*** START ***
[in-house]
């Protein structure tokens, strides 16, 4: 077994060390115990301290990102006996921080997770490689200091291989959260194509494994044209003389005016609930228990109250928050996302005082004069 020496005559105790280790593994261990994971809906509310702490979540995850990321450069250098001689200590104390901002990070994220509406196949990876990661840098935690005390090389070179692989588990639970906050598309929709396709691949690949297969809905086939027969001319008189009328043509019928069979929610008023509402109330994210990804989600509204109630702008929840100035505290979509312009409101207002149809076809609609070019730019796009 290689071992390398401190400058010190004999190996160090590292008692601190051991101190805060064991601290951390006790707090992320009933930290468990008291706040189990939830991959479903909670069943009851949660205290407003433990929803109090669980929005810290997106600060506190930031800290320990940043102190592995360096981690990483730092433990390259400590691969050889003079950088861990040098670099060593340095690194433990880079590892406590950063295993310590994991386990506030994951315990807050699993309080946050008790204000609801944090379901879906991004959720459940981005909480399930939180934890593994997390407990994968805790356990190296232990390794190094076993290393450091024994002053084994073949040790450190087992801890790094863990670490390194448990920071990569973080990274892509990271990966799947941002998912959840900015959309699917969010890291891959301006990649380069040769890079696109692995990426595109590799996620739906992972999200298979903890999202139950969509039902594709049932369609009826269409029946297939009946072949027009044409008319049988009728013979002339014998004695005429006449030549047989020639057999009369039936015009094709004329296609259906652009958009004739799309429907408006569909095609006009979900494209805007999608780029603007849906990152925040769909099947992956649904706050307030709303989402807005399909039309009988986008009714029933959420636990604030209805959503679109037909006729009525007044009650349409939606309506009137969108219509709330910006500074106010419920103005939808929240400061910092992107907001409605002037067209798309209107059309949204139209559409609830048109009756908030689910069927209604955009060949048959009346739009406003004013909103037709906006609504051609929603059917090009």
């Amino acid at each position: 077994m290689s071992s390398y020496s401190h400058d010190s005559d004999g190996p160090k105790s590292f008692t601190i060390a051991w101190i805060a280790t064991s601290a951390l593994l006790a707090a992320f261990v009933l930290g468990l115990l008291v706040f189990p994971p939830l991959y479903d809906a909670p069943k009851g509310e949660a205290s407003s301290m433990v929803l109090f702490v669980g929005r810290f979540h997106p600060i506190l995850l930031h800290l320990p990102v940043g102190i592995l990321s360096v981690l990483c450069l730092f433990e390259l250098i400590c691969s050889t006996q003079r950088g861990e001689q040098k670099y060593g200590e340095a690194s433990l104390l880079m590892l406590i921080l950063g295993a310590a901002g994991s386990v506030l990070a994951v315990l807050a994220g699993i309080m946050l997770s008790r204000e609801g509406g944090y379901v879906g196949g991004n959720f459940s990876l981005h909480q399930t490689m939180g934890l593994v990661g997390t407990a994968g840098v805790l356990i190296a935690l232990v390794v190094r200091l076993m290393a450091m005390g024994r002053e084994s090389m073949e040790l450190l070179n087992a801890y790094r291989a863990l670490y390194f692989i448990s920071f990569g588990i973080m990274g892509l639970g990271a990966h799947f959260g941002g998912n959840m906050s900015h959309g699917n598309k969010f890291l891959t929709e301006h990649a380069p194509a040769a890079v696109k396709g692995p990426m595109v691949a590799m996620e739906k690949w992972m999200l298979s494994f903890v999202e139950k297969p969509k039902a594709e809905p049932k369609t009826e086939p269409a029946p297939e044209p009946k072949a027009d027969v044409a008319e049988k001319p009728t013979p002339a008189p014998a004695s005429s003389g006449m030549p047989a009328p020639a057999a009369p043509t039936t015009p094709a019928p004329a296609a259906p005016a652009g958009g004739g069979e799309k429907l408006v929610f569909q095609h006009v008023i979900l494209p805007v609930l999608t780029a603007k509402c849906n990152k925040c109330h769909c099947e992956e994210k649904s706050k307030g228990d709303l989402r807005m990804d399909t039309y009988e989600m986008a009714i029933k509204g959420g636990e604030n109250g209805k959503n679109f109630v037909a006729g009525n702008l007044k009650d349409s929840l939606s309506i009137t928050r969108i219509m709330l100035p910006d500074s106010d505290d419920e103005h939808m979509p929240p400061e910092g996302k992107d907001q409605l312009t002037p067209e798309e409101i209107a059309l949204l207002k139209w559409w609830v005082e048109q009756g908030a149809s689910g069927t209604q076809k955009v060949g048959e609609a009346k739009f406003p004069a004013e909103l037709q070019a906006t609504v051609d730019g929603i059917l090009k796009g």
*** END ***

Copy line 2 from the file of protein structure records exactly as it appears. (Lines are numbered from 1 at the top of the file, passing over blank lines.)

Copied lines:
């Protein structure tokens, strides 16, 4: 077994060390115990301290990102006996921080997770490689200091291989959260194509494994044209003389005016609930228990109250928050996302005082004069 020496005559105790280790593994261990994971809906509310702490979540995850990321450069250098001689200590104390901002990070994220509406196949990876990661840098935690005390090389070179692989588990639970906050598309929709396709691949690949297969809905086939027969001319008189009328043509019928069979929610008023509402109330994210990804989600509204109630702008929840100035505290979509312009409101207002149809076809609609070019730019796009 290689071992390398401190400058010190004999190996160090590292008692601190051991101190805060064991601290951390006790707090992320009933930290468990008291706040189990939830991959479903909670069943009851949660205290407003433990929803109090669980929005810290997106600060506190930031800290320990940043102190592995360096981690990483730092433990390259400590691969050889003079950088861990040098670099060593340095690194433990880079590892406590950063295993310590994991386990506030994951315990807050699993309080946050008790204000609801944090379901879906991004959720459940981005909480399930939180934890593994997390407990994968805790356990190296232990390794190094076993290393450091024994002053084994073949040790450190087992801890790094863990670490390194448990920071990569973080990274892509990271990966799947941002998912959840900015959309699917969010890291891959301006990649380069040769890079696109692995990426595109590799996620739906992972999200298979903890999202139950969509039902594709049932369609009826269409029946297939009946072949027009044409008319049988009728013979002339014998004695005429006449030549047989020639057999009369039936015009094709004329296609259906652009958009004739799309429907408006569909095609006009979900494209805007999608780029603007849906990152925040769909099947992956649904706050307030709303989402807005399909039309009988986008009714029933959420636990604030209805959503679109037909006729009525007044009650349409939606309506009137969108219509709330910006500074106010419920103005939808929240400061910092992107907001409605002037067209798309209107059309949204139209559409609830048109009756908030689910069927209604955009060949048959009346739009406003004013909103037709906006609504051609929603059917090009």